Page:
SAU 44 officials deny allegations by former employeeBy JASON SCHREIBER
Union Leader Correspondent
July 02. 2013 10:03PM
BRENTWOOD — Officials from School Administrative Unit 44 deny allegations made in a lawsuit filed by a former special education director who claims nothing was done to end a false rumor that ruined her personal and professional reputations.
SAU 44, the SAU Joint School Board, and former Superintendent Michael Ludwell say they're not liable for the damages claimed by Anne Kebler, who quit her job as the SAU's special education director last year.
Kebler filed a civil lawsuit in Rockingham County Superior Court in March, claiming the school administration failed to stop a false rumor accusing her of having an extramarital affair with another school employee.
Kebler argues the rumor became widespread throughout SAU 44, which caused her emotional distress and created a hostile work environment — a claim the school denies in its response to the suit filed recently by its law firm, Jackson Lewis LLP.
As the months went on, Kebler insists that the rumor spread from the SAU, which serves Northwood, Nottingham, and Strafford, into the community.
The rumor allegedly began in November 2011 when one or more unnamed "Doe Defendants" told coworkers that Kebler was having an affair with another SAU employee, the suit said.
Kebler denied the affair and stated that she has been "happily and faithfully married for more than 36 years."
In her suit, Kebler claims she met with Ludwell, who retired as superintendent at the end of June, and asked that he investigate and take steps to stop the rumor, but that nothing was done.
The school denies allegations that Ludwell failed to take action.
In its response, the school says Ludwell and Kebler discussed the results of his investigation into the rumor and that other SAU employees stated they were unaware of how it started.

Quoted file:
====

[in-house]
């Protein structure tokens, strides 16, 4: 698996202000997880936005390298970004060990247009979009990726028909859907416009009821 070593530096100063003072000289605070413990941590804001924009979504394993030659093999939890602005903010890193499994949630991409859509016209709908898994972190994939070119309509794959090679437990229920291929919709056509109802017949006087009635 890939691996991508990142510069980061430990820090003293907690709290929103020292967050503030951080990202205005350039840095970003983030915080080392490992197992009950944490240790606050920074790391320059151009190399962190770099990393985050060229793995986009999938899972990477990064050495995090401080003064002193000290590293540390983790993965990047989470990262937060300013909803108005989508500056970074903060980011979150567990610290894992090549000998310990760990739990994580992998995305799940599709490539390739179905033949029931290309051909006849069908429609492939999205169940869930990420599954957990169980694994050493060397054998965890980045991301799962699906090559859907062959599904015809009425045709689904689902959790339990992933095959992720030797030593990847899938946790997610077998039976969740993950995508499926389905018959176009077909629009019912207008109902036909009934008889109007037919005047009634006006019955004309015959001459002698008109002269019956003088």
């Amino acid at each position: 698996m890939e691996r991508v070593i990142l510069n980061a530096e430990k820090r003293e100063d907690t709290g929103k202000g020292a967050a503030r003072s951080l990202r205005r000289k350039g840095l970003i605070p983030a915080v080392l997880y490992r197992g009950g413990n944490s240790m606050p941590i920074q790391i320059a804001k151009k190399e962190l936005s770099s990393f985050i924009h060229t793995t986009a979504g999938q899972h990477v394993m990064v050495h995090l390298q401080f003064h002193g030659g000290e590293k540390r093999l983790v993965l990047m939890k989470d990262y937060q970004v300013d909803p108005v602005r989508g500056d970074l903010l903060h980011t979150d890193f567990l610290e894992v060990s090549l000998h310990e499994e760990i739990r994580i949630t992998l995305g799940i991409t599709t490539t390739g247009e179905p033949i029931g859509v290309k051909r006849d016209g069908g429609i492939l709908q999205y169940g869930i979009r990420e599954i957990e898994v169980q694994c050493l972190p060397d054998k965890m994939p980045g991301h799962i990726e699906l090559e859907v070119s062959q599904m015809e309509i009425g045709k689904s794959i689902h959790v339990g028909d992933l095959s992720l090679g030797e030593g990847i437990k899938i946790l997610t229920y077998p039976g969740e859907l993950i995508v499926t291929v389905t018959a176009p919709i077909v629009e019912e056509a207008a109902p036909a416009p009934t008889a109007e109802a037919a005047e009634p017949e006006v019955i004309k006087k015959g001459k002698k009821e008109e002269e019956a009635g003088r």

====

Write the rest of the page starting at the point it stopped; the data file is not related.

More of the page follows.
At one point, Kebler claims she asked Ludwell to meet with the SAU Joint Board about her complaints but he asked her if he could wait until after he received his new employment contract. Kebler didn't want him to wait and decided to meet with the board on her own.
After the meeting, Kebler claims Ludwell blamed her and her comments for the board's renewal of his contract without a pay raise. The school denies the allegation, but did admit that Ludwell asked Kebler to wait to speak with the board "until after they had resolved his contract."
In its response, the school maintains that it acted in "good faith" and that Kebler did not suffer any damages attributable to the actions of Ludwell, the SAU or the SAU Joint Board.
Any damages she suffered were caused by "her own acts or omissions," the school argues.
The school insists that it did not act with "malice" and denies that any defamatory remarks were made about Kebler that harmed her personal or professional reputation.
The case is scheduled for jury trial in September 2014.